I think futurists have caused a real problem by relating processing power to the capabilities of artificial intelligence.

Simply put -- it doesn't matter how fast your computer is if you haven't got any programs written for it!

So, I wouldn't expect Moore's law to solve all of our problems (although faster computers do allow human researchers to be more lazy with the efficiency of their theories and code.)

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Upstate NY: Daniel/Dr. Wilson,

One thing that puzzles me is that the fear of robots seems always to be along the lines of "well, they'll be more and more like us and, they'll want to annihilate us, blah, blah, blah". For one, it seems awfully egocentric of us. Why do robots, and aliens, for that matter, have to be like us? Is this just the limits of human imagination, or inherent narcissism?

Or - is it because the only "known" enemy to humans are basically humans?

Daniel H. Wilson: Robots look like us because that's how we're building them.

Robots are very complex, autonomous tools (they make their own decisions). You know how hard it is to program a VCR? A robot is like a VCR on crack.

The best/only way to interact with such a complicated artifact is to do it the way we interact with other intelligent entities -- language, gestures, facial expressions, and so on.

That's a huge reason why robots are built to look like us!

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Adams Morgan, D.C.: Robots don't scare me. But Ninjas are downright terrifying. I mean they are always flipping out and pulling off sweet --no make that TOTALLY sweet --moves. Can anyone stop their real ultimate power?

Daniel H. Wilson: I have one word for you pal, SHINOBI.

SHINOBI was a robotic cyborg ninja who could flip out and pull totally sweet ninja moves to the left AND to the right. How could any regular ninja stop that real ULTIMATE power?

And by totally sweet I mean fricking awesome!!!

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Burke, Va.: Who in the government will be responsible for creating this uprising? DARPA?

washingtonpost.com: Stanford Wins Pentagon Robot Race (October 10, 2005)

Video: Team ENSCO Preparations

Video: MITRE Meteorites Prepare

Daniel H. Wilson: Awww.. don't hate on the Defense Advanced Research Projects Agency (DARPA). And for that matter, don't get upset by the National Security Agency (NSA) or the Department of Defense (DoD).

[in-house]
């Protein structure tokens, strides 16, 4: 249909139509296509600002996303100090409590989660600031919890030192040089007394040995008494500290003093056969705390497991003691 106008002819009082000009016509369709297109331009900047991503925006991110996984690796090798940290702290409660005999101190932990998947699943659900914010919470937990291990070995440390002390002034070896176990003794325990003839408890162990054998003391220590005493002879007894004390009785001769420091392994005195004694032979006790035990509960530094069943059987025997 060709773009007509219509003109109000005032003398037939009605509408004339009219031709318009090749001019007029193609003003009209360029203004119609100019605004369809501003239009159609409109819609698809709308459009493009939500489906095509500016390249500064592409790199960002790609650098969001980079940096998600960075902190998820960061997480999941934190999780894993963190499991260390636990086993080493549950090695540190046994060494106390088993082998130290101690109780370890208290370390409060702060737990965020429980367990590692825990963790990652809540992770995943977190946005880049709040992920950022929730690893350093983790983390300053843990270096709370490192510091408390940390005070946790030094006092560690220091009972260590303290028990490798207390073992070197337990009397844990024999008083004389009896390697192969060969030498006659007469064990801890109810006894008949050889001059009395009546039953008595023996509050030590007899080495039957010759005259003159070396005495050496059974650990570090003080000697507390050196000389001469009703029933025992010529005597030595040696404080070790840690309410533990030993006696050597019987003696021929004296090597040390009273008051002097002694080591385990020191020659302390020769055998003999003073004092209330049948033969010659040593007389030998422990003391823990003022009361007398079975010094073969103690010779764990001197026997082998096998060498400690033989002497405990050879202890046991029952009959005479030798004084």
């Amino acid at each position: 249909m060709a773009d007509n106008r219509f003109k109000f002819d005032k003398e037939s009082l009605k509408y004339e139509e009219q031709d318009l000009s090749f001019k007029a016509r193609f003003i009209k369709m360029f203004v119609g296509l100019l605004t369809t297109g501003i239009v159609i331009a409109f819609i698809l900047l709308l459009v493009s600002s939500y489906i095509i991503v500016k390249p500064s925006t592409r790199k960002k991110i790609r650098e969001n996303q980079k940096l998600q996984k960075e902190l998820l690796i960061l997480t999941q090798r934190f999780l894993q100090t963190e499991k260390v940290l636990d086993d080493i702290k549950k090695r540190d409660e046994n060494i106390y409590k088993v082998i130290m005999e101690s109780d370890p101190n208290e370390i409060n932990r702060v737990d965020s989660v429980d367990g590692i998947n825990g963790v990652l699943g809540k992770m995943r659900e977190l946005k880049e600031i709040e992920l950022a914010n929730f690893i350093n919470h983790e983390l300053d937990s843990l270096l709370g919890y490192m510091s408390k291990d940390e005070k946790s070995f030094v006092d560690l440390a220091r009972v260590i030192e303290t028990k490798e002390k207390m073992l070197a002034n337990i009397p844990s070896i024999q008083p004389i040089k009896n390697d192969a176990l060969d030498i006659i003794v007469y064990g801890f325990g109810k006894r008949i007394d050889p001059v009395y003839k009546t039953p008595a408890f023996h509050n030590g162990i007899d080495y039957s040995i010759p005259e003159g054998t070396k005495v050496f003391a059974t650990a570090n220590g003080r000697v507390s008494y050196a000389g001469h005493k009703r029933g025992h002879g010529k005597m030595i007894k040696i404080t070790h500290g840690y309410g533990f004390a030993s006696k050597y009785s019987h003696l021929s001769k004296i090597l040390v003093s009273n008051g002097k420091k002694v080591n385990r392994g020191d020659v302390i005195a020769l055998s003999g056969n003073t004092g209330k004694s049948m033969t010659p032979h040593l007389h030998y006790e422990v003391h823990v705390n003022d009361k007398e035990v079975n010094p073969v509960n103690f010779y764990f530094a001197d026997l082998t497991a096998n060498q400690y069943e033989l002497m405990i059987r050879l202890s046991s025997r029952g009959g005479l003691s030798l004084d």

All of those places fund research into robotics, but just because the funding comes from there doesn't mean it's necessarily bad.

That's because most of the research they fund is very nascent, and not capable of being used to crush defenseless human armies abroad.

Someday that will change, but for now let's not diss robotics researchers for using DARPA money to teach robots how to play soccer, or have pillow fights or whatever...

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Falls Church, Va.: How do I know you are not a robot?

Daniel H. Wilson: You'll have to buy the book from amazon, read it, and then decide. snap!

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Chevy Chase, Md.: It's all well and good to be prepared for a robot attack, but after reading Scooter Libby's novel, "The Apprentice," I'm convinced a more pressing threat to humanity is bear rape. Could any of your robot-fighting tactics be applied to a Libbyesque bear encounter?

Daniel H. Wilson: Yes, bear rape is a very real threat to the American people. In my personal opinion, Scooter Libby is one the most important, leading bear-rape visionaries of this fine country.

We have been discussing robot bears during this session, and I would be remiss if I failed to mention that robot-bear-rape could be on the horizon.

Sadly, I forgot to include this chapter in my book. If you are mounted by a robotic bear, try to slip on an anti-static bracelet and tie it to a metal bedpost.

Stay strong.

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South Carolina: Did you read Max Brooks' The Zombie Survival Guide: Complete Protection from the Living Dead? I think both of these books are necessary to prepare for Armageddon, in zombie or robot form.

Daniel H. Wilson: Yes, I have read the Zombie Survival Guide and I have three things to say.

1) I love that book.

2) You can't get a PhD in Zombies.

3) I love that book.

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Washington, D.C.: Just a comment: This is the best online chat in the 130-some year history of the Washington Post.

Daniel H. Wilson: I can tell that you've got what it takes to survive, sir!

Unfortunately, my hour is now up and so I must bid you all adieu!

Don't let the robots intimidate you and stay strong!

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washingtonpost.com: Our thanks to Daniel for joining us today. For those interested in Max Brooks's "The Zombie Survival Guide," he participated in a discussion on Oct. 30, 2003.

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Editor's Note: Washingtonpost.com moderators retain editorial control over Live Online discussions and choose the most relevant questions for guests and hosts; guests and hosts can decline to answer questions.